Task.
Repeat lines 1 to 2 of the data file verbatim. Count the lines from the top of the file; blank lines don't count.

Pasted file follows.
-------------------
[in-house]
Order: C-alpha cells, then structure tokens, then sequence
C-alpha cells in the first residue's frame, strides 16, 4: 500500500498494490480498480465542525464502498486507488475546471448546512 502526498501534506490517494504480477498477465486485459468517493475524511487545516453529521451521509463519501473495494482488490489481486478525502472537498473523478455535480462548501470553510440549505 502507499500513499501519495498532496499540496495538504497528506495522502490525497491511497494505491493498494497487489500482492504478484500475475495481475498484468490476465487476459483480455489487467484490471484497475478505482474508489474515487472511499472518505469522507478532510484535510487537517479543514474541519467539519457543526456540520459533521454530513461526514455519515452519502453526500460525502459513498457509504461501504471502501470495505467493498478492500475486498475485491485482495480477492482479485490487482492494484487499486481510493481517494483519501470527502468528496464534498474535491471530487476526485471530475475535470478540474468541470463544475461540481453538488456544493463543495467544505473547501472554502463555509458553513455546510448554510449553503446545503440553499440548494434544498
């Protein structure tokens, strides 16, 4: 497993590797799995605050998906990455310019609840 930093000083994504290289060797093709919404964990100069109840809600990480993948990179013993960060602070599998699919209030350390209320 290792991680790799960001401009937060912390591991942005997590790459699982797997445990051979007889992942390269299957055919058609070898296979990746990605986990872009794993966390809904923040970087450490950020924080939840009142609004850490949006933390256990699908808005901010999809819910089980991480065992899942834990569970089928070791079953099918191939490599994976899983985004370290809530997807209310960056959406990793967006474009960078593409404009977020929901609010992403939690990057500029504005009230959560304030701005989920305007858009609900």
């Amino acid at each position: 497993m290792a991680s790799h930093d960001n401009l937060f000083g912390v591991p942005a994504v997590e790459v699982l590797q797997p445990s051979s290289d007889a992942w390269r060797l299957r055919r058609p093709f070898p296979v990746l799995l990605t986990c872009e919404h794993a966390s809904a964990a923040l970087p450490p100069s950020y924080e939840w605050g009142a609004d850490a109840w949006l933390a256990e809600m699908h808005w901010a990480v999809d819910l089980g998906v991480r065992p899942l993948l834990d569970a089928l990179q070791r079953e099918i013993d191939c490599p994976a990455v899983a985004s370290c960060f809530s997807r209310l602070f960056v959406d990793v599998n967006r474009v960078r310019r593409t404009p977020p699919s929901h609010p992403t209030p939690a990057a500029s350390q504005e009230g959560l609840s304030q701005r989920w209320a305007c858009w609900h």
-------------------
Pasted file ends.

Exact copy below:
[in-house]
Order: C-alpha cells, then structure tokens, then sequence